“Cab, I agree with the girl,” Edward said. “You’re better with a sword than anyone I know.”

Cabolus shrugged. “Some say Prince Cousin Thane is better with a sword. But ‘who’s better’ doesn’t matter—the line of succession is what it is. Look, my father and I don’t even live at the Royal Palace—which is unwise unless they never expect to drop a crown on either of our heads.”

Cabolus turned his gaze from Edward to the fourteen-year-old girl. “But you meant what you said as a compliment, and I thank you for it.”

Cabolus picked up his spoon. Luvena took the hint, curtsied, and left. When the prince could see her face again—when she was seated back with her family—the teenager had an awestruck expression.

Cabolus was used to this too.

Cabolus and Edward ate, drank, and talked about life at court—Edward was a junior palace clerk, he worked in the throne room every day, so he told good stories.

Meanwhile, Luvena and her two sisters had gone back to whispering.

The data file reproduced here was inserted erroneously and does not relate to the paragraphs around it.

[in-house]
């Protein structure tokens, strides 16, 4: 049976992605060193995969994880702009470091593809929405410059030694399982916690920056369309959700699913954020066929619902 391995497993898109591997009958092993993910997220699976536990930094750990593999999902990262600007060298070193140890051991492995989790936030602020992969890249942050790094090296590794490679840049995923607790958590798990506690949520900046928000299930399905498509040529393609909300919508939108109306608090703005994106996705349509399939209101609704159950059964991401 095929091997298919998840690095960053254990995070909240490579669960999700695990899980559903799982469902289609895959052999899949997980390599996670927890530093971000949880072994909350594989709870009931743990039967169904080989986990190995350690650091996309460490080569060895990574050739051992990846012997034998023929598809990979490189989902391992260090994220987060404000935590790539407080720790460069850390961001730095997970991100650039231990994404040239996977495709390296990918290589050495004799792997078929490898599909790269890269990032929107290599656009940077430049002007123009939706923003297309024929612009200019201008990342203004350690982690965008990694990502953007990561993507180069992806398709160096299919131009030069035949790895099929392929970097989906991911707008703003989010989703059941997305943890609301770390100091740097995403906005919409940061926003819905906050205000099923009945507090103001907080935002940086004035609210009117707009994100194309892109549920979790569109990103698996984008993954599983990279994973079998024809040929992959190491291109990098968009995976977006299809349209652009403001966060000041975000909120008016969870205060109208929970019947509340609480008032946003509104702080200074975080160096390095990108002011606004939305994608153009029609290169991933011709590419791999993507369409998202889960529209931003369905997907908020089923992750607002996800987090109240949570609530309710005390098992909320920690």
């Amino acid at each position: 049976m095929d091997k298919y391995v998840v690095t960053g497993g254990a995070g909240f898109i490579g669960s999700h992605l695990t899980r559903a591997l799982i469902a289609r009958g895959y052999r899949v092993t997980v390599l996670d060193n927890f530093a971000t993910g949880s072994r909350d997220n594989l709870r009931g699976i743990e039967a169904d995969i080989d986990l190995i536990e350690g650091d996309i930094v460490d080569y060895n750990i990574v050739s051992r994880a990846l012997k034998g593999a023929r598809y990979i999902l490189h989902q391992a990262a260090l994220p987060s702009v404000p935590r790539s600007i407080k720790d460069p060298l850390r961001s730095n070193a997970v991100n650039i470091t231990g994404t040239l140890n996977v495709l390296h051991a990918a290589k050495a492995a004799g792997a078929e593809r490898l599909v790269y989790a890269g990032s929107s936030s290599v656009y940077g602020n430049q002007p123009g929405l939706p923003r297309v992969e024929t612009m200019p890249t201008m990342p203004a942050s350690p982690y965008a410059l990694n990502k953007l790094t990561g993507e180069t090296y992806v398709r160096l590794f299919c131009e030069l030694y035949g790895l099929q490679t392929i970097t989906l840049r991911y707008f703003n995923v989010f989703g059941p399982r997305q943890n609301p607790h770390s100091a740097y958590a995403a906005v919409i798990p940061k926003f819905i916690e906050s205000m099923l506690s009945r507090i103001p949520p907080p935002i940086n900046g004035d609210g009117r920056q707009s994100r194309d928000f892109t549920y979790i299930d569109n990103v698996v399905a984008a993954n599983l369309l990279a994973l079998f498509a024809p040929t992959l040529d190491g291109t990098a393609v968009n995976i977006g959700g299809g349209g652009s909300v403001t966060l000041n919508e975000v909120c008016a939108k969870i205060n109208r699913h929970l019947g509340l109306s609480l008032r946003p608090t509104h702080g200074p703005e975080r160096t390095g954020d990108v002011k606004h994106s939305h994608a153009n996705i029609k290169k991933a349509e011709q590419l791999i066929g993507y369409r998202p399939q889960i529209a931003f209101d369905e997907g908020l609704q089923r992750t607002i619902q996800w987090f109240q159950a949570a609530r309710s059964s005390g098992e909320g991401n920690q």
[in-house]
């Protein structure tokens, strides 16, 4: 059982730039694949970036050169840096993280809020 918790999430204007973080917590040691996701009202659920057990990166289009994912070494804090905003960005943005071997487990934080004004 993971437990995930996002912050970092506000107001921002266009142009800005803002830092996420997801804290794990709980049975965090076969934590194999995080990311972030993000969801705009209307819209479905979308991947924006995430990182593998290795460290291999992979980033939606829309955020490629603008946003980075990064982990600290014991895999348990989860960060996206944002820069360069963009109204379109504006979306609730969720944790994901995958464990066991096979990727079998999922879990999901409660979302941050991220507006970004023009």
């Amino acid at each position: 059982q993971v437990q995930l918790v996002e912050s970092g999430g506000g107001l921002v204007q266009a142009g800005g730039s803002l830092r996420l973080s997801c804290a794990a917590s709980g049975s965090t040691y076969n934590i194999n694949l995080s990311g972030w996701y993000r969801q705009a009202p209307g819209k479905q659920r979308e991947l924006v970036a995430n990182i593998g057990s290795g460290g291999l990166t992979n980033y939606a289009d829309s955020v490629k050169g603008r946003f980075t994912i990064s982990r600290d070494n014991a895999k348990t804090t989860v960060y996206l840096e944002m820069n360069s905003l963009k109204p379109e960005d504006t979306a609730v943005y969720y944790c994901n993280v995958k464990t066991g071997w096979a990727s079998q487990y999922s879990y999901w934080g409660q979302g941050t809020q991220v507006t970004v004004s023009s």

Luvena’s thirteen-year-old younger sister abruptly stood and rushed to the prince’s table. Not pausing for breath, she said, “Hello, Your Highness, I’m Charlotte of the Garrett family”—a quick curtsy—“and is it true? What I’ve heard? About Princess Milikki?”

Edward whistled. “I thought only people at the Royal Palace had heard that story.”

Prince Cabolus tried to evade. He said to the girl, “Princess Milikki of Finnolind married Prince Cousin Thane. It is a good match for her. Both of them are young and healthy, and Thane is third in line for the throne.”

Charlotte said, “But Your Highness, I heard that Princess Milikki begged her father, Finnolind’s king, to marry her to you, not to Prince Thane.”

Cabolus tried to evade again. “Princess Milikki married my cousin, and they seem happy together.”